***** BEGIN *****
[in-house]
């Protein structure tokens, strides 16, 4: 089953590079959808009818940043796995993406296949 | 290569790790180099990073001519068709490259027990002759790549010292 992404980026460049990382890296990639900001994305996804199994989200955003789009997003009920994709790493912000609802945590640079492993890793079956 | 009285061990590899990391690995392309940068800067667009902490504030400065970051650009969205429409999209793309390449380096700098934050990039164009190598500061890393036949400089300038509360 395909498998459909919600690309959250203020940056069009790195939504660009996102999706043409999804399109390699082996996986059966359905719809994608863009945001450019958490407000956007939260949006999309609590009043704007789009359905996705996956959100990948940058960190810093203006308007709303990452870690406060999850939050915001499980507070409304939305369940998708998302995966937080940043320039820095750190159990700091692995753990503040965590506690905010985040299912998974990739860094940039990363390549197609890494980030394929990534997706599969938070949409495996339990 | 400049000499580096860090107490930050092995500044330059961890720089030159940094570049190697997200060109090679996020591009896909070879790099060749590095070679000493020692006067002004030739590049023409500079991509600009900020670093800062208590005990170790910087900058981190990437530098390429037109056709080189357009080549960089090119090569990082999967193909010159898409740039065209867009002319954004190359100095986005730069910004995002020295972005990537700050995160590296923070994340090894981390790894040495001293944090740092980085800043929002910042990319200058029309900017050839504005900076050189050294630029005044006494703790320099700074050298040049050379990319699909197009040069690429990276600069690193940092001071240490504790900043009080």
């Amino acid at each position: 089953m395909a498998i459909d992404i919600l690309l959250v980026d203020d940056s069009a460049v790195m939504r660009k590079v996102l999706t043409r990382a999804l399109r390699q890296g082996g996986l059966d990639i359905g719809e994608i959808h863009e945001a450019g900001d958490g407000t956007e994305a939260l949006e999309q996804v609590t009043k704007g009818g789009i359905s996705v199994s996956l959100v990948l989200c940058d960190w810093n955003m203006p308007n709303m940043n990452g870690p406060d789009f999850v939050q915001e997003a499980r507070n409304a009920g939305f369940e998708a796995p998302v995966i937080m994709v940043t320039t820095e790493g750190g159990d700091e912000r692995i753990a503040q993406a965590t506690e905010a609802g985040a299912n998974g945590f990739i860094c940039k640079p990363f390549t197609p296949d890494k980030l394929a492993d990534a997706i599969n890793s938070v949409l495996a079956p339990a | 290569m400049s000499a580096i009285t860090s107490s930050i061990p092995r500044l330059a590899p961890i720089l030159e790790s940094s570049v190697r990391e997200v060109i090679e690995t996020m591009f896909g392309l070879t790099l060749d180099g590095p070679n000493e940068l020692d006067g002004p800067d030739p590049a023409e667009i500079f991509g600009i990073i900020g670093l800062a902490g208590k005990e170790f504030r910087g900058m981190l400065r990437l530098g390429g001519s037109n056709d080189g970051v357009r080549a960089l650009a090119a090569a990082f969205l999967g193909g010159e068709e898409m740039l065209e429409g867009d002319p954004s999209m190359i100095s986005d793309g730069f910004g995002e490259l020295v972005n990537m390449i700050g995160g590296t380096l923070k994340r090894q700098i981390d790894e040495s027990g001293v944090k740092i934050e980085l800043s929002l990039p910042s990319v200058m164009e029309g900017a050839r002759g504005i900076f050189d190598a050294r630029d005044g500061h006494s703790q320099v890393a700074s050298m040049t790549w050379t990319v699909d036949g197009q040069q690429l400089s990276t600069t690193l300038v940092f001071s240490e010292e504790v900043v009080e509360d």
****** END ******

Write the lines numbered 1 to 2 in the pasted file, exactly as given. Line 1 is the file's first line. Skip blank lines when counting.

[in-house]
């Protein structure tokens, strides 16, 4: 089953590079959808009818940043796995993406296949 | 290569790790180099990073001519068709490259027990002759790549010292 992404980026460049990382890296990639900001994305996804199994989200955003789009997003009920994709790493912000609802945590640079492993890793079956 | 009285061990590899990391690995392309940068800067667009902490504030400065970051650009969205429409999209793309390449380096700098934050990039164009190598500061890393036949400089300038509360 395909498998459909919600690309959250203020940056069009790195939504660009996102999706043409999804399109390699082996996986059966359905719809994608863009945001450019958490407000956007939260949006999309609590009043704007789009359905996705996956959100990948940058960190810093203006308007709303990452870690406060999850939050915001499980507070409304939305369940998708998302995966937080940043320039820095750190159990700091692995753990503040965590506690905010985040299912998974990739860094940039990363390549197609890494980030394929990534997706599969938070949409495996339990 | 400049000499580096860090107490930050092995500044330059961890720089030159940094570049190697997200060109090679996020591009896909070879790099060749590095070679000493020692006067002004030739590049023409500079991509600009900020670093800062208590005990170790910087900058981190990437530098390429037109056709080189357009080549960089090119090569990082999967193909010159898409740039065209867009002319954004190359100095986005730069910004995002020295972005990537700050995160590296923070994340090894981390790894040495001293944090740092980085800043929002910042990319200058029309900017050839504005900076050189050294630029005044006494703790320099700074050298040049050379990319699909197009040069690429990276600069690193940092001071240490504790900043009080």